Early Childhood Intervention: Module One – Typical and Atypical Development


The development of articulation1 follows a sequence that takes several years to complete. Some speech sounds, such as “l” “r” , “s” and “i“, are especially difficult to learn how to say, or to pronounce (see full Glossary) (Fig. 1) and some children do not master the ability to make these sounds correctly until  they are seven or eight years old. Other speech sounds (e.g., “th” as in “this” and “zh” as in “pleasure”) are developed later on, by age 8. In order to find out which speech sounds develop at which age, please look at the Speech Sound Development Chart.


Figure 1. The illustration shows what needs to happen inside the child’s body for pronunciation or articulation to happen

Some signs of articulation difficulties include:

  • Understanding of the child’s speech by only those who know the child well, by age 4;
  • Taking a long time to speak or answer questions;
  • Showing frustration when speaking (e.g., crying);
  • Avoiding to join in or to speak in groups or any social situation and conversations (because of speech difficulties);
  • Confusing and substituting sounds after age 6 (e.g. “wabbit” for “rabbit”);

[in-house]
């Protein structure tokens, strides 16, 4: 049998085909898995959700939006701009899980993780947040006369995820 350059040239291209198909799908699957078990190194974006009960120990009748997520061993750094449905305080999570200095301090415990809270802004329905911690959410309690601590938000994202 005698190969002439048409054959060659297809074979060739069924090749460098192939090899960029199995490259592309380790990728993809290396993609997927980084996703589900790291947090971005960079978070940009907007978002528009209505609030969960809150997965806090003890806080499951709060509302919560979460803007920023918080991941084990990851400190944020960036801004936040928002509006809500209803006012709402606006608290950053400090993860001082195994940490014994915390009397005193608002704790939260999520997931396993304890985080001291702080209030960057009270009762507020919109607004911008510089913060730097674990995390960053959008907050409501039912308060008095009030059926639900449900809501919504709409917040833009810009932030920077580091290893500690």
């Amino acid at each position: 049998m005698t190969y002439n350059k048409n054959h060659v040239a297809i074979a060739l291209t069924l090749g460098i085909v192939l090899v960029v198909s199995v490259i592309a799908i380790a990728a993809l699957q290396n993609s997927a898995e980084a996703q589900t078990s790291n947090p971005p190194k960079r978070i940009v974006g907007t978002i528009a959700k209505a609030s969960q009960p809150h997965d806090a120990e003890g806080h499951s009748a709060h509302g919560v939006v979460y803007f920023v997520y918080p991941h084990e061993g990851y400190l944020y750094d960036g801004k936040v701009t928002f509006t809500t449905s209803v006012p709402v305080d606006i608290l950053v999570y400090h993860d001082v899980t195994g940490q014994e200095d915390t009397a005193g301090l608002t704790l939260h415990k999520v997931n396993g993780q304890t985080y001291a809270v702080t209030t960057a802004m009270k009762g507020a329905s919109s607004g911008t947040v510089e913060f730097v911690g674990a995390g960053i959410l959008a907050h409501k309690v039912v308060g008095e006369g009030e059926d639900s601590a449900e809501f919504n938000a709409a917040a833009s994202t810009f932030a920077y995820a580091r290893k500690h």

• Missing word beginnings or endings of words (e.g. “kool” or “schoo” for “school”);
  • Missing parts of words, or syllables (see full Glossary) in longer words (e.g. “cacuta” for “calculator);
  • Saying certain speech sounds in some situations but not others (e.g. saying “s” in school but not “s” in bus): this is a serious red flag.

A child’s self-esteem2 (see full Glossary) may suffer when growing up with speech difficulties. That is because these difficulties are obvious and may draw other people’s attention to them. Children with speech delays need a little bit of extra time when asked questions, so that they can be calm as they respond to questions. This prevents the child from feeling he/she draws the attention of others. The earlier a child receives professional help to work on his or her speech difficulties, the more chances for them to succeed in their language skills.

1 see References
2. References on child self-esteem on Kids Health, available at http://kidshealth.org/parent/emotions/feelings/self_esteem.html.


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